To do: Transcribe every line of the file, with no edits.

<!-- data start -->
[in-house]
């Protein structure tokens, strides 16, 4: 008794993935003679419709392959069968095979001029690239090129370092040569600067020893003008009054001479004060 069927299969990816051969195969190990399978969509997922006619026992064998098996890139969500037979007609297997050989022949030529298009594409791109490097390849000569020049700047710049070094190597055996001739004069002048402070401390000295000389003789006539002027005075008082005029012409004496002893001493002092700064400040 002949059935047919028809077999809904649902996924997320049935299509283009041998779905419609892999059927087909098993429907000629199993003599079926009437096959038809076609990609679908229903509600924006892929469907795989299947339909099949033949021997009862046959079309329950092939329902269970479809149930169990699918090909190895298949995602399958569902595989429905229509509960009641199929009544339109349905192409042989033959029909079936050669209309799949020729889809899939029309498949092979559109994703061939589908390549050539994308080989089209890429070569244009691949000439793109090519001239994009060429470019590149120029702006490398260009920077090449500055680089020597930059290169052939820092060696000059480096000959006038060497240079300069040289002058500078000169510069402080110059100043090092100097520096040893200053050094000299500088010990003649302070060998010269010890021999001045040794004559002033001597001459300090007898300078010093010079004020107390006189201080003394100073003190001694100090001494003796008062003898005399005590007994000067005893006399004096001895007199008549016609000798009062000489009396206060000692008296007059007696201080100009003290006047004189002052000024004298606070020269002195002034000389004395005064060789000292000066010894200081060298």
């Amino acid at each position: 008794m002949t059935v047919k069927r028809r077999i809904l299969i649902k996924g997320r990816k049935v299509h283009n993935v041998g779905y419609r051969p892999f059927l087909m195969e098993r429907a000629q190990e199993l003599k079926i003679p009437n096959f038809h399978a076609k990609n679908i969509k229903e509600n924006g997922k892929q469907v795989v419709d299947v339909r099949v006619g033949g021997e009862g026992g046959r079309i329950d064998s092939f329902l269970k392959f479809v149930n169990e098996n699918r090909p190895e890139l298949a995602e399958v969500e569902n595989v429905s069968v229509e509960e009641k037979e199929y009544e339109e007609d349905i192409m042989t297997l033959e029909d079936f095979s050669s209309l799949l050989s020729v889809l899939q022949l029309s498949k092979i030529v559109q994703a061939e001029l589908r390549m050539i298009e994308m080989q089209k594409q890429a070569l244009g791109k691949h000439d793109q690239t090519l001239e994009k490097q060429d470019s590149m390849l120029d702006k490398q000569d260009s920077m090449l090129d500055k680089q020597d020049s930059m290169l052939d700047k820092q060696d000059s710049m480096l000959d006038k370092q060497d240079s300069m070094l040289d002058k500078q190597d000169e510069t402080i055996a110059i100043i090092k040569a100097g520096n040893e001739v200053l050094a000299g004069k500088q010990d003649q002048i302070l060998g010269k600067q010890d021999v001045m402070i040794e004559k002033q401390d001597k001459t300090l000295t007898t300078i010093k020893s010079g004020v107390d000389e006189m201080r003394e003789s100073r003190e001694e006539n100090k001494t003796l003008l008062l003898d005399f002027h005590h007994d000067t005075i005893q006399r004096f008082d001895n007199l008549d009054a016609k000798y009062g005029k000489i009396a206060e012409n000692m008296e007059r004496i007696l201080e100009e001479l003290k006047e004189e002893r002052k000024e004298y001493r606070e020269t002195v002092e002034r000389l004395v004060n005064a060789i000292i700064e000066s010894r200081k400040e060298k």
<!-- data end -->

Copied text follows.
[in-house]
């Protein structure tokens, strides 16, 4: 008794993935003679419709392959069968095979001029690239090129370092040569600067020893003008009054001479004060 069927299969990816051969195969190990399978969509997922006619026992064998098996890139969500037979007609297997050989022949030529298009594409791109490097390849000569020049700047710049070094190597055996001739004069002048402070401390000295000389003789006539002027005075008082005029012409004496002893001493002092700064400040 002949059935047919028809077999809904649902996924997320049935299509283009041998779905419609892999059927087909098993429907000629199993003599079926009437096959038809076609990609679908229903509600924006892929469907795989299947339909099949033949021997009862046959079309329950092939329902269970479809149930169990699918090909190895298949995602399958569902595989429905229509509960009641199929009544339109349905192409042989033959029909079936050669209309799949020729889809899939029309498949092979559109994703061939589908390549050539994308080989089209890429070569244009691949000439793109090519001239994009060429470019590149120029702006490398260009920077090449500055680089020597930059290169052939820092060696000059480096000959006038060497240079300069040289002058500078000169510069402080110059100043090092100097520096040893200053050094000299500088010990003649302070060998010269010890021999001045040794004559002033001597001459300090007898300078010093010079004020107390006189201080003394100073003190001694100090001494003796008062003898005399005590007994000067005893006399004096001895007199008549016609000798009062000489009396206060000692008296007059007696201080100009003290006047004189002052000024004298606070020269002195002034000389004395005064060789000292000066010894200081060298």
């Amino acid at each position: 008794m002949t059935v047919k069927r028809r077999i809904l299969i649902k996924g997320r990816k049935v299509h283009n993935v041998g779905y419609r051969p892999f059927l087909m195969e098993r429907a000629q190990e199993l003599k079926i003679p009437n096959f038809h399978a076609k990609n679908i969509k229903e509600n924006g997922k892929q469907v795989v419709d299947v339909r099949v006619g033949g021997e009862g026992g046959r079309i329950d064998s092939f329902l269970k392959f479809v149930n169990e098996n699918r090909p190895e890139l298949a995602e399958v969500e569902n595989v429905s069968v229509e509960e009641k037979e199929y009544e339109e007609d349905i192409m042989t297997l033959e029909d079936f095979s050669s209309l799949l050989s020729v889809l899939q022949l029309s498949k092979i030529v559109q994703a061939e001029l589908r390549m050539i298009e994308m080989q089209k594409q890429a070569l244009g791109k691949h000439d793109q690239t090519l001239e994009k490097q060429d470019s590149m390849l120029d702006k490398q000569d260009s920077m090449l090129d500055k680089q020597d020049s930059m290169l052939d700047k820092q060696d000059s710049m480096l000959d006038k370092q060497d240079s300069m070094l040289d002058k500078q190597d000169e510069t402080i055996a110059i100043i090092k040569a100097g520096n040893e001739v200053l050094a000299g004069k500088q010990d003649q002048i302070l060998g010269k600067q010890d021999v001045m402070i040794e004559k002033q401390d001597k001459t300090l000295t007898t300078i010093k020893s010079g004020v107390d000389e006189m201080r003394e003789s100073r003190e001694e006539n100090k001494t003796l003008l008062l003898d005399f002027h005590h007994d000067t005075i005893q006399r004096f008082d001895n007199l008549d009054a016609k000798y009062g005029k000489i009396a206060e012409n000692m008296e007059r004496i007696l201080e100009e001479l003290k006047e004189e002893r002052k000024e004298y001493r606070e020269t002195v002092e002034r000389l004395v004060n005064a060789i000292i700064e000066s010894r200081k400040e060298k």